Including the Odyssey PC680T battery, it's all hidden behind that box with the remotely operated JVC stereo mounted on top:



The stereo box still needs to be covered - one of these days (maybe )

Somewhere an 'oops' bunch of in-progress pictures are hiding on my computer, so I may have more to add later.

Dave W
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Old 02-28-2012, 07:24 AM
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Nice job, Dave! I will have to incorporate this into my build-thanks for sharing-
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Old 03-01-2012, 01:37 PM
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Hi Dave

Nice drawing, I don't understand the function of the 14Ga wire. It looks like it's bypassing the 10A fuse. Fuse goes between 1 & 2, 14 ga wire goes between 1 & 2(low side of fuse). Am I misreading the drawing?

regards

Ron
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Old 03-01-2012, 06:25 PM
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Quote:
Originally Posted by gto_ron
Hi Dave

Nice drawing, I don't understand the function of the 14Ga wire. It looks like it's bypassing the 10A fuse. Fuse goes between 1 & 2, 14 ga wire goes between 1 & 2(low side of fuse). Am I misreading the drawing?

regards

Ron
Yes, that 14 ga wire is bypassing the fuse. It's not needed.
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Old 03-01-2012, 06:33 PM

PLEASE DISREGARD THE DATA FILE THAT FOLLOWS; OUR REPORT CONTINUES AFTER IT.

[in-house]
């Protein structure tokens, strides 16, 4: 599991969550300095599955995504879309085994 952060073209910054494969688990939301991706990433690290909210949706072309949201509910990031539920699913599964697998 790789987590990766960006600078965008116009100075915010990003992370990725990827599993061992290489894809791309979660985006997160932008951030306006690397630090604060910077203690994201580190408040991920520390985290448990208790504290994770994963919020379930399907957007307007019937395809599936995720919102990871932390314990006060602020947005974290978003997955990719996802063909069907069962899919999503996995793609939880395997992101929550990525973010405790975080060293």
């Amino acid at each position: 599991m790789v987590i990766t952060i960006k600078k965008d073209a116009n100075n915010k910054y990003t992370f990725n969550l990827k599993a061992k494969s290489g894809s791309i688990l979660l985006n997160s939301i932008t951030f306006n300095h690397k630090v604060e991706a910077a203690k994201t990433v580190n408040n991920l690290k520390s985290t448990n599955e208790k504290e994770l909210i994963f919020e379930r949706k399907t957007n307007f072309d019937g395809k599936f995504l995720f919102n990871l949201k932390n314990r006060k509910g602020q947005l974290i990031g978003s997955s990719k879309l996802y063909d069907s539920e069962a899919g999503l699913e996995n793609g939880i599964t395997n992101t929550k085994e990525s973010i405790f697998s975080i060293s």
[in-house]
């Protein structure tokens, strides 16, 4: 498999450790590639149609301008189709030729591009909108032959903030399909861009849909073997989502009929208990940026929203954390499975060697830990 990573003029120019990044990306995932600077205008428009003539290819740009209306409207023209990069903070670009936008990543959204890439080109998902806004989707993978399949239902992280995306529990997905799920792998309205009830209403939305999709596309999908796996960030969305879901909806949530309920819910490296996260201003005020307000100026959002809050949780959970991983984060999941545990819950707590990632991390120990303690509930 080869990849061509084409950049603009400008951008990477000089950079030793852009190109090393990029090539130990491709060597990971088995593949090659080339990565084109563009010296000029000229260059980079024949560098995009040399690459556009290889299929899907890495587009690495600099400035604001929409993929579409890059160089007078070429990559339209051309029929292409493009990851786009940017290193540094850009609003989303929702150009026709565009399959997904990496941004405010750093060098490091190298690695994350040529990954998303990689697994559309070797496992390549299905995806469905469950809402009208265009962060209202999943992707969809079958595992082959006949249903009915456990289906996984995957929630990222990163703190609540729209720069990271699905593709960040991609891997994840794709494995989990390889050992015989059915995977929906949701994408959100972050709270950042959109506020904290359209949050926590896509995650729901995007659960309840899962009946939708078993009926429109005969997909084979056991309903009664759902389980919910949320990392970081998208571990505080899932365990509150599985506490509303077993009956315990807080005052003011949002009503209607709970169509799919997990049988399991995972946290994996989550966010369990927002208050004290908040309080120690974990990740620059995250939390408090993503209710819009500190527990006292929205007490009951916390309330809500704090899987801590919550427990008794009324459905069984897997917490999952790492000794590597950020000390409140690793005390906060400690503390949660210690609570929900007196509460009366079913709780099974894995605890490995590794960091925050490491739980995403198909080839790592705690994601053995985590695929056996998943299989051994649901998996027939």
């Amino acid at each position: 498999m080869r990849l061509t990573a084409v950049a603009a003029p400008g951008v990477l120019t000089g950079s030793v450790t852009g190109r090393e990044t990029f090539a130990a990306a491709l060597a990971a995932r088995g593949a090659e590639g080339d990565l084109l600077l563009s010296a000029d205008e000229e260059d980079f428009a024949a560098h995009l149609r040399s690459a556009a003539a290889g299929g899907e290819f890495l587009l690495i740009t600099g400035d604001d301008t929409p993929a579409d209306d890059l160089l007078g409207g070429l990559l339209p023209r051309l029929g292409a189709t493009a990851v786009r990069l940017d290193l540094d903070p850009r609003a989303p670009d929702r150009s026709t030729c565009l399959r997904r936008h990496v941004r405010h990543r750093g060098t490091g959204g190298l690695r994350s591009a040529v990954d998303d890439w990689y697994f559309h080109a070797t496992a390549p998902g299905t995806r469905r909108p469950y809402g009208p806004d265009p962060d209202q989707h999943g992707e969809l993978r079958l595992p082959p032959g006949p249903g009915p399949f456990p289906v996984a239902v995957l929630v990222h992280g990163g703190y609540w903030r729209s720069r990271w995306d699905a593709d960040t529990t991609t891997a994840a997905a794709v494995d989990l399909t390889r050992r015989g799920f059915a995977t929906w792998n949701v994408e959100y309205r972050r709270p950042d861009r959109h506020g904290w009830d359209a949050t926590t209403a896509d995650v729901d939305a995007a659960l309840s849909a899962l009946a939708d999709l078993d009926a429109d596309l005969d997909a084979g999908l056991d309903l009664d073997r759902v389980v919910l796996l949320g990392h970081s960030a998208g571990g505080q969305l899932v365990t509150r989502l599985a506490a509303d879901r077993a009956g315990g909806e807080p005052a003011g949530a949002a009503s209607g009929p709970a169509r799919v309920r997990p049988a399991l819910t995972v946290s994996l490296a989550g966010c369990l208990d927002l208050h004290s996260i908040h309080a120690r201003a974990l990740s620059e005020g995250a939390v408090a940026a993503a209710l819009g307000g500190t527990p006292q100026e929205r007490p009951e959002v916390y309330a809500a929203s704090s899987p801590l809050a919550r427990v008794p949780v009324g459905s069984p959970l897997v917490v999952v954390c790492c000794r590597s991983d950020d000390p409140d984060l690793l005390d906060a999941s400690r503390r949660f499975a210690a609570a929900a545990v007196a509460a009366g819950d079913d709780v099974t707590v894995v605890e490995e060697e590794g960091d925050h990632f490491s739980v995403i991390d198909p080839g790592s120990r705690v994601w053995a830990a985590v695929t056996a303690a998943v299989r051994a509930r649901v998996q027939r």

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Quote:
Originally Posted by sparkchaser
Yes, that 14 ga wire is bypassing the fuse. It's not needed.
That's correct. When I cleaned up the drawing for my files and posting, it should have been eliminated. I'll correct and post the revised sketch tomorrow. I'll ask the mod to delete the screwed up version at the same time Sorry for the confused copy
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Old 03-01-2012, 07:15 PM
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I also tried the Ford

solenoid on switching battery banks from my solar panels. but they over heated after a few minutes. However I took one apart and could readily see that if the terminals and the brass disk were larger in proportion to the amps needed they would work. I was always going to machine out a 1 inch or larger brass disk and 3/4 inch brass terminal bolts and another housing etc. And see what it could do. maybe someday?? Then I thought use 3 or 4 in parallel to carry more amps but I only had the one solenoid.
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Old 03-01-2012, 07:35 PM
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Quote:
Originally Posted by rsfyj
solenoid on switching battery banks from my solar panels. but they over heated after a few minutes. However I took one apart and could readily see that if the terminals and the brass disk were larger in proportion to the amps needed they would work. I was always going to machine out a 1 inch or larger brass disk and 3/4 inch brass terminal bolts and another housing etc. And see what it could do. maybe someday?? Then I thought use 3 or 4 in parallel to carry more amps but I only had the one solenoid.
Sounds like you needed a latching solenoid. Once energized, they don't maintain the coil current to keep the buss in place. Sounds like you have either a continuous duty or intermittent duty and with these the coil will get hot. The Ford type - that's intermittent duty and while it will work, will fail eventually. A latching solenoid will cost in the neighborhood of 50-60 bucks.
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Old 04-16-2013, 06:38 AM
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This is an awwww-@#$% which I forgot to do: